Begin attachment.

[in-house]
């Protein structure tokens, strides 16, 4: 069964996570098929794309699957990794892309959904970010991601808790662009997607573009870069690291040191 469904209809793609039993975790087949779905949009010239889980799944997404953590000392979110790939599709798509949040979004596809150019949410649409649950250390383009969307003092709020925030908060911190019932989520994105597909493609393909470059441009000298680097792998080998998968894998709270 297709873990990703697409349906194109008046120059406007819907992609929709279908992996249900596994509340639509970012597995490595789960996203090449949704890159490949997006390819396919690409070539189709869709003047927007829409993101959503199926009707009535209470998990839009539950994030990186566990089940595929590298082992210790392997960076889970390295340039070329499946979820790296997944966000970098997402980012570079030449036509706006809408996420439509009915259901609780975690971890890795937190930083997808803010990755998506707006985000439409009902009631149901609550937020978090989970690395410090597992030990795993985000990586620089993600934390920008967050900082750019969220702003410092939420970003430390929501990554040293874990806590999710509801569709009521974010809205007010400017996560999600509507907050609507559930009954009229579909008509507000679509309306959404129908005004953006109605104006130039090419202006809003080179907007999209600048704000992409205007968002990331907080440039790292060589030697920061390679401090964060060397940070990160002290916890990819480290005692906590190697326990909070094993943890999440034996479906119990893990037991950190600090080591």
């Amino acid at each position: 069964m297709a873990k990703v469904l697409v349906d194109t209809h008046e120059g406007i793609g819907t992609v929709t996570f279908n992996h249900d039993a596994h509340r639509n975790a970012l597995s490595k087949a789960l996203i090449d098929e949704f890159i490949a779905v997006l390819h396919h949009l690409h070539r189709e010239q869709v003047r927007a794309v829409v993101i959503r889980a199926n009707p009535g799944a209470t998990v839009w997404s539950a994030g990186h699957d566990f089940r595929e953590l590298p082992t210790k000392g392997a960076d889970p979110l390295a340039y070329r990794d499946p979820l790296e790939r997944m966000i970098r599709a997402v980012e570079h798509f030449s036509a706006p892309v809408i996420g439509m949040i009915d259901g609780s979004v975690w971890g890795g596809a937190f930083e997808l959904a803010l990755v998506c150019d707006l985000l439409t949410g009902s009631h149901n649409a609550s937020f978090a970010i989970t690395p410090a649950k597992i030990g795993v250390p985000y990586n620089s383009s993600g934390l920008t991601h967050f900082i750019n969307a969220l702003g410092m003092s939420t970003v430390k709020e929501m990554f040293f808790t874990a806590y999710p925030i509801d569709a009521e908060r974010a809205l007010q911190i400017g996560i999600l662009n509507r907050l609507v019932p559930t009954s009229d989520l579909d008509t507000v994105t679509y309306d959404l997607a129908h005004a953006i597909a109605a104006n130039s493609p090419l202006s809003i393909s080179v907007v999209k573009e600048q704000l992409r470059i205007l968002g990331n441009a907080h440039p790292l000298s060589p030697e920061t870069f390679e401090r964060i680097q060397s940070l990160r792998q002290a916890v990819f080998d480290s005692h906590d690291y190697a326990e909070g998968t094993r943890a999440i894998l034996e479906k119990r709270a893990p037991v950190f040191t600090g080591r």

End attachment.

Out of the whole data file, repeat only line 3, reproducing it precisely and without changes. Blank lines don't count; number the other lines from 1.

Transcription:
């Amino acid at each position: 069964m297709a873990k990703v469904l697409v349906d194109t209809h008046e120059g406007i793609g819907t992609v929709t996570f279908n992996h249900d039993a596994h509340r639509n975790a970012l597995s490595k087949a789960l996203i090449d098929e949704f890159i490949a779905v997006l390819h396919h949009l690409h070539r189709e010239q869709v003047r927007a794309v829409v993101i959503r889980a199926n009707p009535g799944a209470t998990v839009w997404s539950a994030g990186h699957d566990f089940r595929e953590l590298p082992t210790k000392g392997a960076d889970p979110l390295a340039y070329r990794d499946p979820l790296e790939r997944m966000i970098r599709a997402v980012e570079h798509f030449s036509a706006p892309v809408i996420g439509m949040i009915d259901g609780s979004v975690w971890g890795g596809a937190f930083e997808l959904a803010l990755v998506c150019d707006l985000l439409t949410g009902s009631h149901n649409a609550s937020f978090a970010i989970t690395p410090a649950k597992i030990g795993v250390p985000y990586n620089s383009s993600g934390l920008t991601h967050f900082i750019n969307a969220l702003g410092m003092s939420t970003v430390k709020e929501m990554f040293f808790t874990a806590y999710p925030i509801d569709a009521e908060r974010a809205l007010q911190i400017g996560i999600l662009n509507r907050l609507v019932p559930t009954s009229d989520l579909d008509t507000v994105t679509y309306d959404l997607a129908h005004a953006i597909a109605a104006n130039s493609p090419l202006s809003i393909s080179v907007v999209k573009e600048q704000l992409r470059i205007l968002g990331n441009a907080h440039p790292l000298s060589p030697e920061t870069f390679e401090r964060i680097q060397s940070l990160r792998q002290a916890v990819f080998d480290s005692h906590d690291y190697a326990e909070g998968t094993r943890a999440i894998l034996e479906k119990r709270a893990p037991v950190f040191t600090g080591r």